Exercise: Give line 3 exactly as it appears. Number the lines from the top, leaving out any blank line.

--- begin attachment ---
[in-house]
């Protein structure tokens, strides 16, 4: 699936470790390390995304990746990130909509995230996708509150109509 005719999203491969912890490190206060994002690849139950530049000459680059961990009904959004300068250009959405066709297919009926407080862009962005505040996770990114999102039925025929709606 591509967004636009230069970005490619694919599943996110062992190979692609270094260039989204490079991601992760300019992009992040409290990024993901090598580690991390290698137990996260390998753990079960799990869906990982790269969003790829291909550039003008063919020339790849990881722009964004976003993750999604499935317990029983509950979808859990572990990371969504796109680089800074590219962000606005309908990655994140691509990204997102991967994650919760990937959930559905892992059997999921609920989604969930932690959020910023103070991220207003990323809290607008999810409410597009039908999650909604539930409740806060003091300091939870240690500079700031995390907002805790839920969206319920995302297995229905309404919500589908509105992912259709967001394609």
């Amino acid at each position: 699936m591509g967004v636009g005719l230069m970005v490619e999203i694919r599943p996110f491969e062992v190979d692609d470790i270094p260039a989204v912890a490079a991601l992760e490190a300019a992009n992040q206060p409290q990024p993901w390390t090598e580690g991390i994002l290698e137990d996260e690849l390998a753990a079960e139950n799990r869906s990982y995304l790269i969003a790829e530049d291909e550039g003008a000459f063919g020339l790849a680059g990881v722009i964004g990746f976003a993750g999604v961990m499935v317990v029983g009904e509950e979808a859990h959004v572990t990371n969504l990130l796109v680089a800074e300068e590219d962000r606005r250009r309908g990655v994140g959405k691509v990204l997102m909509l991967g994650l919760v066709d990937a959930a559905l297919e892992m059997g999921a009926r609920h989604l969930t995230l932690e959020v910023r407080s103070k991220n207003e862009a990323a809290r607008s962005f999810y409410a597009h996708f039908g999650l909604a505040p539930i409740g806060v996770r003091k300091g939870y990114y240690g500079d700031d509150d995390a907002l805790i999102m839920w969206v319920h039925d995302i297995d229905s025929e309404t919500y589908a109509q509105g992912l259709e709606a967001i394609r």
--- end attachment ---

């Amino acid at each position: 699936m591509g967004v636009g005719l230069m970005v490619e999203i694919r599943p996110f491969e062992v190979d692609d470790i270094p260039a989204v912890a490079a991601l992760e490190a300019a992009n992040q206060p409290q990024p993901w390390t090598e580690g991390i994002l290698e137990d996260e690849l390998a753990a079960e139950n799990r869906s990982y995304l790269i969003a790829e530049d291909e550039g003008a000459f063919g020339l790849a680059g990881v722009i964004g990746f976003a993750g999604v961990m499935v317990v029983g009904e509950e979808a859990h959004v572990t990371n969504l990130l796109v680089a800074e300068e590219d962000r606005r250009r309908g990655v994140g959405k691509v990204l997102m909509l991967g994650l919760v066709d990937a959930a559905l297919e892992m059997g999921a009926r609920h989604l969930t995230l932690e959020v910023r407080s103070k991220n207003e862009a990323a809290r607008s962005f999810y409410a597009h996708f039908g999650l909604a505040p539930i409740g806060v996770r003091k300091g939870y990114y240690g500079d700031d509150d995390a907002l805790i999102m839920w969206v319920h039925d995302i297995d229905s025929e309404t919500y589908a109509q509105g992912l259709e709606a967001i394609r």